-10.7%

100%

Croatia Airlines 1H2014 losses narrowed

The pattern of lower capacity, cost cutting and improved profitability appears to have continued into 1H2014. In the first six months of this year, Croatia Airlines reduced its net loss by more than a half and narrowed its operating loss by almost two thirds. Its 1H capacity cut was only modest, with ASKs down just 0.4% year on year, but passenger numbers and RPKs were down 1%, leading to another dip in load factor (down 0.4 ppts to 64.7%).

The narrower 1H operating loss was primarily due to a further reduction in CASK, which fell by 4.5%. Sales revenue per ASK fell by 1.9%, suggesting some price pressure in Croatia Airlines' markets, but a strong contribution from other operating revenue meant that total revenue per ASK was up 2.0%.

Croatia Airlines consolidated financial* and operating highlights: 1H2014 versus 1H2013

HRK million except where stated

1H2013

1H2014

1H2014 vs 1H2013

Sales revenue

596.0

582.0

-2.3%

Total operating revenues

672.8

683.2

1.5%

Operating result

-77.4

-29.8

-61.5%

Operating margin %

-11.5

-4.4

7.1 ppts

Net result

-77.7

-37.2

-52.1%

ASK million

890

886

-0.4%

Passenger load factor %

65.1

64.7

-0.4

CASK HRK

0.84

0.80

-4.5%

CASK ex fuel HRK

0.67

0.64

-4.5%

RASK HRK

0.76

0.77

2.0%

Fleet numbers reducced from 13 to 12 aircraft

Croatia Airlines operated a fleet of 13 aircraft in 2013: four A319s, three A320s and six Q-400s. The fleet’s average daily utilisation fell from 8.1 hours in 2013 to 7.9 hours in 2013, a drop of 2.5%, further widening the gap with major LCCs such as Ryanair and easyJet.

In 1H2014, total block hours increased by 3%, although the fleet was smaller by one aircraft, suggesting that daily utilisation rose once more. The very seasonal nature of Croatia Airlines' business (its Feb-2014 seat capacity was only 60% of its Aug-2013 capacity, according to OAG data) provides a challenge in maintaining high average utilisation rates.

One operating leased A320 was returned to the lessor in Dec-2013, reducing the year end fleet to 12 aircraft. The six Q-400s are on operating leases, while the remaining A320 family aircraft are owned by Croatia Airlines. According to the CAPA Fleet Database, the fleet remains at this year end size currently. Its average age is 10.5 years.

Croatia Airlines plans to explore fleet options following the completion of its restructuring programme in 2015, according to CEO Krešimir Kučko (IATA, 21-Aug-2014). Mr Kučko said: “One item on the agenda is new aircraft. In particular, we are interested in obtaining something in the 100-seat market as a means of bridging the gap between our turboprop fleet and the Airbus fleet. This would really help us to consolidate our position in the market and realize the full potential of our new network strategy.”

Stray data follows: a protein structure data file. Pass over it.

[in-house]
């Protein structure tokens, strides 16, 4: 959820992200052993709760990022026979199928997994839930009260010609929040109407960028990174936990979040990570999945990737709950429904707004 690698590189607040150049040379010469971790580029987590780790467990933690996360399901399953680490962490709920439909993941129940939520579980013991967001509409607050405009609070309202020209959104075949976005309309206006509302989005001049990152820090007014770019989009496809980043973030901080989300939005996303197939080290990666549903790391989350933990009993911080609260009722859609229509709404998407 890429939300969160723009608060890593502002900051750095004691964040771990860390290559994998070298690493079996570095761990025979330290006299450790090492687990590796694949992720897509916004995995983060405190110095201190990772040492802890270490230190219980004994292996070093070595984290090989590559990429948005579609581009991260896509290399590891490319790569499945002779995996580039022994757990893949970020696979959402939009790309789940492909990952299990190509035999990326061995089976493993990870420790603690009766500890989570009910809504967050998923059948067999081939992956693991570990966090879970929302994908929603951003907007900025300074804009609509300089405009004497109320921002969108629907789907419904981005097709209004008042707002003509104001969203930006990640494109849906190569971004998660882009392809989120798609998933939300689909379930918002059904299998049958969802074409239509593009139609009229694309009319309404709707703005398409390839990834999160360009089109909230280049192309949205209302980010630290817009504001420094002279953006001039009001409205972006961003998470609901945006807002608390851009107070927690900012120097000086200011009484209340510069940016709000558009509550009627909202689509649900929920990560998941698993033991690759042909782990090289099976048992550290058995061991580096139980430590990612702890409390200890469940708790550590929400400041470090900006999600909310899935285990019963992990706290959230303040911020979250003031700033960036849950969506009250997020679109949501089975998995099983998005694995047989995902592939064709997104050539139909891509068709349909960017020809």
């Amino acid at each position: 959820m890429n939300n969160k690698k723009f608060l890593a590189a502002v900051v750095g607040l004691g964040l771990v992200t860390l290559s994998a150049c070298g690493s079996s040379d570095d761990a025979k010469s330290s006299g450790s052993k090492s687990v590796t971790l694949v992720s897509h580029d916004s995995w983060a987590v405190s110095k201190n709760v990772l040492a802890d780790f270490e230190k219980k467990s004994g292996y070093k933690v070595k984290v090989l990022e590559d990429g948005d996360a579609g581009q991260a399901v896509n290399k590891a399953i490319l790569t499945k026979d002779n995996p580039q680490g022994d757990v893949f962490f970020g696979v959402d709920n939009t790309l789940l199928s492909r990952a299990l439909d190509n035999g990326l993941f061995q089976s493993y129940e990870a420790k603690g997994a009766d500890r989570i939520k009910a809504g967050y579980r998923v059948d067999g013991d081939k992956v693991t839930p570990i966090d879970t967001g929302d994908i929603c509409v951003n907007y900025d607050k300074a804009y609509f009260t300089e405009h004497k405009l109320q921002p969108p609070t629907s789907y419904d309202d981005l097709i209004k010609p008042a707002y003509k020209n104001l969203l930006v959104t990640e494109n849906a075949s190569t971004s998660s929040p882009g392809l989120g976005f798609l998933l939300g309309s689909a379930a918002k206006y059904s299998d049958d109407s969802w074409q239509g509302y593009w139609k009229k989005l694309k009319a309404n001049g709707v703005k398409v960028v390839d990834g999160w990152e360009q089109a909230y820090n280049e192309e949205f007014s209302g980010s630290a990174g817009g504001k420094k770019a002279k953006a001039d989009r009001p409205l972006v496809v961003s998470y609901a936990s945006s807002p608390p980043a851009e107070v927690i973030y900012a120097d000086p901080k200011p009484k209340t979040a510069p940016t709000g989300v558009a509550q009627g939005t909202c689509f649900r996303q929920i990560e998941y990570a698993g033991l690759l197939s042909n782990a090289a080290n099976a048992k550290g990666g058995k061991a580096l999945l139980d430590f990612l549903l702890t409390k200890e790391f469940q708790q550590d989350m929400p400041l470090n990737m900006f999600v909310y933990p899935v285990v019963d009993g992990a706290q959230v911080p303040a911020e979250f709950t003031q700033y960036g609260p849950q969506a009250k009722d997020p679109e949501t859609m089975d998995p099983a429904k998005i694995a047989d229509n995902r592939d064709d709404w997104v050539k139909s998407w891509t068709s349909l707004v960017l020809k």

According to the CAPA Fleet Database, the airline has four A319s on order, with delivery expected in 2015. These were originally due for delivery in 2013 and 2014, but were delayed as part of the restructuring programme.

Croatia Airlines fleet utilisation 2013

CASK is now on a downward path, while RASK continues upward, a healthy trend

The most encouraging aspect of 2013's return to profit and the narrowing of 1H2014 losses is that Croatia Airlines now appears to be on a downward CASK path after seeing its unit costs increase from 2009 to 2012. RASK has been trending upwards since 2010.

The chart below shows the development of Croatia Airlines’ unit revenues (total revenue per available seat kilometre, RASK) and unit costs (cost per available seat kilometre, CASK) from 2007 to 2013 (indexed to 100 in 2007).

Croatia Airlines index of unit revenues (total revenue per available seat kilometre, RASK) and unit costs (cost per available seat kilometre, CASK) 2007 to 2013 (indexed to 2007 = 100)*

Restructuring is having a a positive impact but CASK remains one of the highest in Europe

The following chart shows Croatia Airlines on a scatter plot of CASK versus average trip length, in comparison with other European airlines. CAPA's analysis shows that it has one of the highest levels of CASK in Europe. This partly reflects its very short average trip length and small aircraft, but it sits above the trend line on the chart, suggesting that its cost base is higher than it needs to be.

The restructuring programme is starting to have an impact, but Croatia Airlines cannot afford to let up in its drive for lower costs. In our second report on the company, we will look at its network and competitive position.

Unit costs (cost per available seat kilometre, USc) and average sector length for Croatia Airlines and selected other European airlines 2013*